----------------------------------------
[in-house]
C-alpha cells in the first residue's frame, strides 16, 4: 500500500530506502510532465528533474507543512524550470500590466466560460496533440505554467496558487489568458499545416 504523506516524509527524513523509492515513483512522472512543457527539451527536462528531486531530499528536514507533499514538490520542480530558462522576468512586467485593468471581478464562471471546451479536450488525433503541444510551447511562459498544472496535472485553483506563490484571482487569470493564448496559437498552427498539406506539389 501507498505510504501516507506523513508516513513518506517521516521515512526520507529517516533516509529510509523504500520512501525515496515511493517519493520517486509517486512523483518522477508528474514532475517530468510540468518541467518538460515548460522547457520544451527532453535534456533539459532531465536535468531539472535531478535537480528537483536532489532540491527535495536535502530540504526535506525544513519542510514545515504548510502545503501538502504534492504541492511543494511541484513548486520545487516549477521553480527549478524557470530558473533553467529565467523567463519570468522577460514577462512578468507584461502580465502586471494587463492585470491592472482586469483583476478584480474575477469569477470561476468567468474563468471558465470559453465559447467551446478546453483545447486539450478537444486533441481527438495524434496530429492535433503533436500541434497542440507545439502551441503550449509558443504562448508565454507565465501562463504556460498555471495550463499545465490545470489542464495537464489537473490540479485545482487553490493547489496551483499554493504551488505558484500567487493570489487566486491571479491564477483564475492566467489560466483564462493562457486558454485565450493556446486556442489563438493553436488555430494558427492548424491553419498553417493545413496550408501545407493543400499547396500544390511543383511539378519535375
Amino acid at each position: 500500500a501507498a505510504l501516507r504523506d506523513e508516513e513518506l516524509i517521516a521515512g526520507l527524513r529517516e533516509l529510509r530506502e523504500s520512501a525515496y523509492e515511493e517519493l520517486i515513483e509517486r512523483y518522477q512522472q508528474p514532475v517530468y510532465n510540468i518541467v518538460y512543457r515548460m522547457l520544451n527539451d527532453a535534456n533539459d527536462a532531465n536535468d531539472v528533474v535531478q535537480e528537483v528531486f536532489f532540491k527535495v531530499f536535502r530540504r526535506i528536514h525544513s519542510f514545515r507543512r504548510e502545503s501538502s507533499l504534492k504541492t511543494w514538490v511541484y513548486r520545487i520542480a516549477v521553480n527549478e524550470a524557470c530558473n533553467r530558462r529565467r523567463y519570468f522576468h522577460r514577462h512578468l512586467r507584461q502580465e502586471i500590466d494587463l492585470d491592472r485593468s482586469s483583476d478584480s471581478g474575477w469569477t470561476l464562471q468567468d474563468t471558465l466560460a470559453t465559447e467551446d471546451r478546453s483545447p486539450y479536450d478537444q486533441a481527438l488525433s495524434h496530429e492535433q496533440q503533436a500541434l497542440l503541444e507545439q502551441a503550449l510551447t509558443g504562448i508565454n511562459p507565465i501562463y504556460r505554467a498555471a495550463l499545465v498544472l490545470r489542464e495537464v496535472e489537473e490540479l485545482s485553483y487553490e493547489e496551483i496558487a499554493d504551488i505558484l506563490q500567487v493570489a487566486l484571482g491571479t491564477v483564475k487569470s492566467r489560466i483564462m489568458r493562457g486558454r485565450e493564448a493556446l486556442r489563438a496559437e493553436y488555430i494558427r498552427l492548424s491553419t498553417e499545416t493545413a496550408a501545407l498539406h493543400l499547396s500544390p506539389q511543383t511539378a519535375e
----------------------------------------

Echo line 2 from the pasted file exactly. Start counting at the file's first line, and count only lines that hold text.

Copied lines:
C-alpha cells in the first residue's frame, strides 16, 4: 500500500530506502510532465528533474507543512524550470500590466466560460496533440505554467496558487489568458499545416 504523506516524509527524513523509492515513483512522472512543457527539451527536462528531486531530499528536514507533499514538490520542480530558462522576468512586467485593468471581478464562471471546451479536450488525433503541444510551447511562459498544472496535472485553483506563490484571482487569470493564448496559437498552427498539406506539389 501507498505510504501516507506523513508516513513518506517521516521515512526520507529517516533516509529510509523504500520512501525515496515511493517519493520517486509517486512523483518522477508528474514532475517530468510540468518541467518538460515548460522547457520544451527532453535534456533539459532531465536535468531539472535531478535537480528537483536532489532540491527535495536535502530540504526535506525544513519542510514545515504548510502545503501538502504534492504541492511543494511541484513548486520545487516549477521553480527549478524557470530558473533553467529565467523567463519570468522577460514577462512578468507584461502580465502586471494587463492585470491592472482586469483583476478584480474575477469569477470561476468567468474563468471558465470559453465559447467551446478546453483545447486539450478537444486533441481527438495524434496530429492535433503533436500541434497542440507545439502551441503550449509558443504562448508565454507565465501562463504556460498555471495550463499545465490545470489542464495537464489537473490540479485545482487553490493547489496551483499554493504551488505558484500567487493570489487566486491571479491564477483564475492566467489560466483564462493562457486558454485565450493556446486556442489563438493553436488555430494558427492548424491553419498553417493545413496550408501545407493543400499547396500544390511543383511539378519535375